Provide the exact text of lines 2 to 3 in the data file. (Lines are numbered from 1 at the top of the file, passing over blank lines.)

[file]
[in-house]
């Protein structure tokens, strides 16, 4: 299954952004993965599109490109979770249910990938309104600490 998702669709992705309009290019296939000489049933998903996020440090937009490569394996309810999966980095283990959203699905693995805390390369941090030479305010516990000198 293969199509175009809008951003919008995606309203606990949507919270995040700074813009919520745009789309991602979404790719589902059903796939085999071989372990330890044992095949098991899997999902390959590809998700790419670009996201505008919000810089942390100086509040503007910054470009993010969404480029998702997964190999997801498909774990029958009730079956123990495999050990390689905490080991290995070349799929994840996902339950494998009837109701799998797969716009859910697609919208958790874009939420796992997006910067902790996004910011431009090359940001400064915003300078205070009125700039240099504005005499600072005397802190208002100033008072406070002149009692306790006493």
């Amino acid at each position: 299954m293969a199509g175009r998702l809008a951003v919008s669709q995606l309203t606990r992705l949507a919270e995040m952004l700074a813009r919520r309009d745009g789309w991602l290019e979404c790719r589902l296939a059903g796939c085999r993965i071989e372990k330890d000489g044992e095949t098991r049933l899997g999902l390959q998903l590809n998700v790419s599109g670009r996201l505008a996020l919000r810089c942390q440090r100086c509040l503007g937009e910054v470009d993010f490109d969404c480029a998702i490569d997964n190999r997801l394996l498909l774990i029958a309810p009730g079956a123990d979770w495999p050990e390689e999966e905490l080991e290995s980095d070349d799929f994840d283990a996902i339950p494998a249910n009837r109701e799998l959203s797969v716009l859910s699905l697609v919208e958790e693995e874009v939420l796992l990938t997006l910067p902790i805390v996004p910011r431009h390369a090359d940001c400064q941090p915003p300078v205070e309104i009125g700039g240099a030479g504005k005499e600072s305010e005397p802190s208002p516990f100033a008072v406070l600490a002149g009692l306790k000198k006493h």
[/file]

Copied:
């Protein structure tokens, strides 16, 4: 299954952004993965599109490109979770249910990938309104600490 998702669709992705309009290019296939000489049933998903996020440090937009490569394996309810999966980095283990959203699905693995805390390369941090030479305010516990000198 293969199509175009809008951003919008995606309203606990949507919270995040700074813009919520745009789309991602979404790719589902059903796939085999071989372990330890044992095949098991899997999902390959590809998700790419670009996201505008919000810089942390100086509040503007910054470009993010969404480029998702997964190999997801498909774990029958009730079956123990495999050990390689905490080991290995070349799929994840996902339950494998009837109701799998797969716009859910697609919208958790874009939420796992997006910067902790996004910011431009090359940001400064915003300078205070009125700039240099504005005499600072005397802190208002100033008072406070002149009692306790006493």
């Amino acid at each position: 299954m293969a199509g175009r998702l809008a951003v919008s669709q995606l309203t606990r992705l949507a919270e995040m952004l700074a813009r919520r309009d745009g789309w991602l290019e979404c790719r589902l296939a059903g796939c085999r993965i071989e372990k330890d000489g044992e095949t098991r049933l899997g999902l390959q998903l590809n998700v790419s599109g670009r996201l505008a996020l919000r810089c942390q440090r100086c509040l503007g937009e910054v470009d993010f490109d969404c480029a998702i490569d997964n190999r997801l394996l498909l774990i029958a309810p009730g079956a123990d979770w495999p050990e390689e999966e905490l080991e290995s980095d070349d799929f994840d283990a996902i339950p494998a249910n009837r109701e799998l959203s797969v716009l859910s699905l697609v919208e958790e693995e874009v939420l796992l990938t997006l910067p902790i805390v996004p910011r431009h390369a090359d940001c400064q941090p915003p300078v205070e309104i009125g700039g240099a030479g504005k005499e600072s305010e005397p802190s208002p516990f100033a008072v406070l600490a002149g009692l306790k000198k006493h």